Mounting Shelf Without Damaging Walls?

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I need to mount the corner shelf in this picture on my daughter's dorm room wall. I am not allowed to drill holes in the wall or damage the walls in any way.
http://imageshack.us/photo/my-images/687/clockshelf.jpg/
The shelf is to hold a clock radio. Last year I used strips of Velcro on the sides and it held for a few months, but eventually the weight of the clock and it's use (pushing buttons) caused the Velcro to pull off of the wall.
I then added the dowel (again using Velcro) mounted at a 45 degree angle below the shelf to support the front and it worked fine, but I didn't like the look.
Does anyone have any suggestions as to how to mount the shelf so that it holds without the dowel? 3M Command strips? Removable Silicon adhesive?
Yes, I am aware that any surface mount that I use could fail because of the paint on the walls, but let's assume that the paint will hold.
Thanks!
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It's probably just the size of the picture and the way the shelf fills the frame, but the shelf looks thick and heavy. Is it? You don't mention what the wall surface is. Drywall, concrete block, plaster?
If it's drywall you might think about those Hercules Hook things. Two of those would hold it and the holes left would be tiny. A dab of toothpaste with a little coloring in it is the usual way for a tenant to cover up a hole cheaply and quickly.
R
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The Sharpie was placed there as perspective to help viewers judge the size, but I guess it didn't work as well as I had hoped. My bad!
The shelf is made from 3/4" veneered pine with 1" high strips of the same material used as the side rails. The rails are there mainly for aesthetics and to give me some more surface to add Velcro to. In other words, the shelf is not very heavy. The sides are 1 3/4" high, including the rails and the shelf itself, but the rails themselves are only 3/4" thick. It's hard to tell from the picture, but there is a 1" gap between the bottom of the shelf and the band saw table because the shelf is supported by the side rails.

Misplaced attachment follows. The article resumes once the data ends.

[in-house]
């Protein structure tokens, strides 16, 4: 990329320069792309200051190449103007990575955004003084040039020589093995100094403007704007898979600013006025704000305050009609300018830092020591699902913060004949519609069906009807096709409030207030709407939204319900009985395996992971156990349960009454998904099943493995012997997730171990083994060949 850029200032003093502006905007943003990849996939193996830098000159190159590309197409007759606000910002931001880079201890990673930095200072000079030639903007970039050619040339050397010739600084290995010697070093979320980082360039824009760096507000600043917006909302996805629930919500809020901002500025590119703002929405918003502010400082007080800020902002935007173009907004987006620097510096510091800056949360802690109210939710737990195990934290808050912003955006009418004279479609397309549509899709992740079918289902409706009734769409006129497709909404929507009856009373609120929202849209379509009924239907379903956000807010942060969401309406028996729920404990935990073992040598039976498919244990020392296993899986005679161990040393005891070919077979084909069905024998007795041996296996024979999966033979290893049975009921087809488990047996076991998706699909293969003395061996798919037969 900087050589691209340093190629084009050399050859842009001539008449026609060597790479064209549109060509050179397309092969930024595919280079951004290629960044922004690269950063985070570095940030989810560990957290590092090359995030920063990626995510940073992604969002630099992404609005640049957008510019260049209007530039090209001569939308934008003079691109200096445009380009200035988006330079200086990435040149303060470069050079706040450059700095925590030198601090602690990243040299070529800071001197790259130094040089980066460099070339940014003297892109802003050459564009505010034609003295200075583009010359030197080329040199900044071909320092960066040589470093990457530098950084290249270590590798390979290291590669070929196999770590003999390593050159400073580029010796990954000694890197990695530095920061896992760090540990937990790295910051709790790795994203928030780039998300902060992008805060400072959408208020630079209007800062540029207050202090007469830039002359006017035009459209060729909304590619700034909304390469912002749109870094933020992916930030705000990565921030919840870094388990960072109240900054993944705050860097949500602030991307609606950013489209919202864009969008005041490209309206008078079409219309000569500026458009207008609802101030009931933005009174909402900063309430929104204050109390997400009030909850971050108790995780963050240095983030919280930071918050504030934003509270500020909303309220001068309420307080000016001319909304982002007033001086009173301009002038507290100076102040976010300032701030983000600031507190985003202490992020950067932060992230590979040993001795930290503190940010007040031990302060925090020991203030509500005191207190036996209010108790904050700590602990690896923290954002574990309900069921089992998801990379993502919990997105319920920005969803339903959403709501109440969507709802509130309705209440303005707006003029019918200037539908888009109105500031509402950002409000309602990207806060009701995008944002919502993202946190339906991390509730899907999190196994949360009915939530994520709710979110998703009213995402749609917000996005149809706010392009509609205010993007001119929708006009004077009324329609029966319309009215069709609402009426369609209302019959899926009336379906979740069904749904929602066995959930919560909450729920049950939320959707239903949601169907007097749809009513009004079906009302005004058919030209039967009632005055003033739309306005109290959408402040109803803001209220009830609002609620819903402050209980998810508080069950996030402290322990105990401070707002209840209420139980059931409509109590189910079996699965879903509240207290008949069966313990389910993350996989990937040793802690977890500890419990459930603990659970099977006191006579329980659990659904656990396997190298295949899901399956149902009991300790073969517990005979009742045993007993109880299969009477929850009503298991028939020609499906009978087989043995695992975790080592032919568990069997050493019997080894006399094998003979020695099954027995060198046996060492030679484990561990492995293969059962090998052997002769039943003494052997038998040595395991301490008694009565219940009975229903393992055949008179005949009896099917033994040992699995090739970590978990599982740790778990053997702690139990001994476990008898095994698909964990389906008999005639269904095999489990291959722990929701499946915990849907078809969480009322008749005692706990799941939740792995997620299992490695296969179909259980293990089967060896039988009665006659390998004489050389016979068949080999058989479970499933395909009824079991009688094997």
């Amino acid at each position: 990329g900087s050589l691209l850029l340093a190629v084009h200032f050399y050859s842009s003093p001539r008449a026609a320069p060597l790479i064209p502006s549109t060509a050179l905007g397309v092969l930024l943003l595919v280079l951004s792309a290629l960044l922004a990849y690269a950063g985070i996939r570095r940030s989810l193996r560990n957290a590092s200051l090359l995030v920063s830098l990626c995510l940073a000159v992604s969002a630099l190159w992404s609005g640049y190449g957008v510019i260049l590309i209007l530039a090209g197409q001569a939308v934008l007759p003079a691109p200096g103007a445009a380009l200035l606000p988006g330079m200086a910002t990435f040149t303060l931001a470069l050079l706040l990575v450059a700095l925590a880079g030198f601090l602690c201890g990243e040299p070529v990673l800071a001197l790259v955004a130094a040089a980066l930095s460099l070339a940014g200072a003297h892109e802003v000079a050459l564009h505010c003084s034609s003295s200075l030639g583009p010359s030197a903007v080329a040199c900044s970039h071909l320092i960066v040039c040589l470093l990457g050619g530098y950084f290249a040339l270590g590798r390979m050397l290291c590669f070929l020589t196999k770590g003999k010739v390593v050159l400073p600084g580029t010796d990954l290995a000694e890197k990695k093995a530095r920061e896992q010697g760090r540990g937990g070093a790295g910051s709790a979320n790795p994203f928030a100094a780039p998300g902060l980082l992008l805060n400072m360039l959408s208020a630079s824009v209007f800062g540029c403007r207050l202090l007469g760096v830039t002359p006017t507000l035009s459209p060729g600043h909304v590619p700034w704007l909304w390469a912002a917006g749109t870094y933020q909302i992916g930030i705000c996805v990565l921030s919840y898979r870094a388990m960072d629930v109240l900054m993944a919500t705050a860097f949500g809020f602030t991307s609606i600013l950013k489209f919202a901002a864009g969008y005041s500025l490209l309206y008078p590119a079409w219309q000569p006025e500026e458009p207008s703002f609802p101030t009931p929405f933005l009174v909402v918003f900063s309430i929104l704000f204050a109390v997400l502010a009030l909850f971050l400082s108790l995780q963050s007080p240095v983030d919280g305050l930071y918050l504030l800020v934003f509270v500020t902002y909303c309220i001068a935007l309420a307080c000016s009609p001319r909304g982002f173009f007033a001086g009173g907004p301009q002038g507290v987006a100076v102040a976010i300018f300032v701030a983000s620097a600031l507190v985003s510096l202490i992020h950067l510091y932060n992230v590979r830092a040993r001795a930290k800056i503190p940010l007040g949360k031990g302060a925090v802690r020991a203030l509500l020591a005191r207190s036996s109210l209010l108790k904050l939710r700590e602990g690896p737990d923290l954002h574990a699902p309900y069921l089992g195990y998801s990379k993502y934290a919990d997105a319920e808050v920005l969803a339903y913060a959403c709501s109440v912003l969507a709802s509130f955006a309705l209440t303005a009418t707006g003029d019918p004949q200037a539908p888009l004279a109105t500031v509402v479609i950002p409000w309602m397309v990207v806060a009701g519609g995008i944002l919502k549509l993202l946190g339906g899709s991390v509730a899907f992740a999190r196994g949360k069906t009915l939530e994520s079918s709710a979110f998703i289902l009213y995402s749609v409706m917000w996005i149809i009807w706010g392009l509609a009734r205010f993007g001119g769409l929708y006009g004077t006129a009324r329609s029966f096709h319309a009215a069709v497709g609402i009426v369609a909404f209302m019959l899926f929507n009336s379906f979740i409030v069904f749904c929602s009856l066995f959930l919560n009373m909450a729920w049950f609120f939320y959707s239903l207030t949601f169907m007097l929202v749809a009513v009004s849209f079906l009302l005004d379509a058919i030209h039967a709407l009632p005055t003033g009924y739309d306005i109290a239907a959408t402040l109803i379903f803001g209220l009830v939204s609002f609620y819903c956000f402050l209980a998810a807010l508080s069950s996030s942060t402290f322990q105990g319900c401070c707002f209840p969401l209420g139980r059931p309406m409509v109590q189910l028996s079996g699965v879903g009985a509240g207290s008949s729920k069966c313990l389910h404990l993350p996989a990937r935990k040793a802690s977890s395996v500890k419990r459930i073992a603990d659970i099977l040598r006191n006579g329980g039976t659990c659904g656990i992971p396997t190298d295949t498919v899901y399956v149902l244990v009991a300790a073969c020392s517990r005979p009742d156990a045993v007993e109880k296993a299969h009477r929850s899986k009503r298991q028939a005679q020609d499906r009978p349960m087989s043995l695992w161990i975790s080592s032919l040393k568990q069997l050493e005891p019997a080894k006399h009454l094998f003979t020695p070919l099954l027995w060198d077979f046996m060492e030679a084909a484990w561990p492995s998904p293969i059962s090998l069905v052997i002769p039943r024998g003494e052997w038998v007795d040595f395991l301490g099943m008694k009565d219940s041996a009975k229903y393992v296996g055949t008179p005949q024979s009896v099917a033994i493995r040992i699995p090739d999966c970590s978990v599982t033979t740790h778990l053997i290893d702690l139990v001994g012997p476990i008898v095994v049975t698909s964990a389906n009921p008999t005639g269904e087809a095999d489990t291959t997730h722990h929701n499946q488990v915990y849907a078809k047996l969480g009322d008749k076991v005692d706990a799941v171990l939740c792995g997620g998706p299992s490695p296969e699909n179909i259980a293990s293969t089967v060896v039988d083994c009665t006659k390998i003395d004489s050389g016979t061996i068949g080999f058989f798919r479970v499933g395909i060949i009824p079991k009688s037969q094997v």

FWIW, the back corner is cut off to allow for the clock's power cord to hang down behind the shelf when it's mounted in the corner above a bed.
I have similar shelves for some small speakers in my house and I used screws and/or toggle bolts through the side rails to mount them to the walls. Unfortunately, I can't screw into the walls at either of my girl's colleges, so the shelf must be surface mounted.
The walls are most likely block or plaster since it's an old dorm building. Definitely not drywall. They are painted, so I know that I'm at the mercy of how well the paint holds up. As I said, the shelf worked well last year once I added the dowel as a brace, but it doesn't look as clean as just the shelf alone.
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On 8/17/2011 8:40 AM, DerbyDad03 wrote:

3m vhb tape. with a lower 45 support to prevent torquing the shelf off, it might be impossible to remove, but it doesn't leave holes in the wall.
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On Wed, 17 Aug 2011 09:10:51 -0700, chaniarts

Right. He can say "I didn't damage the wall, I just added to it."
--Vic
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I would suggest a painters "push-up" pole. Use an appropriate sized conduit clamp , mount it to the shelf,around the pole. Then simply set the push -up against the wall and extend to get compression. Did a similar thing in a rented apartment once, but with several shelves attached to the pole (mini speakers.) For appearance sake, your daughter could wrap the pole with some snazzy type ribbon as a decoration!
Bill in Plano
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Thanks Bill, that's an interesting concept.
Unfortunately I am not familiar with a "painters push-up pole" and Googling the term wasn't much help (lots of hit for fiberglass attenna masts).
Is it something I'll find if I run over to a big box store or dedicated paint store?
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Thanks Bill, that's an interesting concept.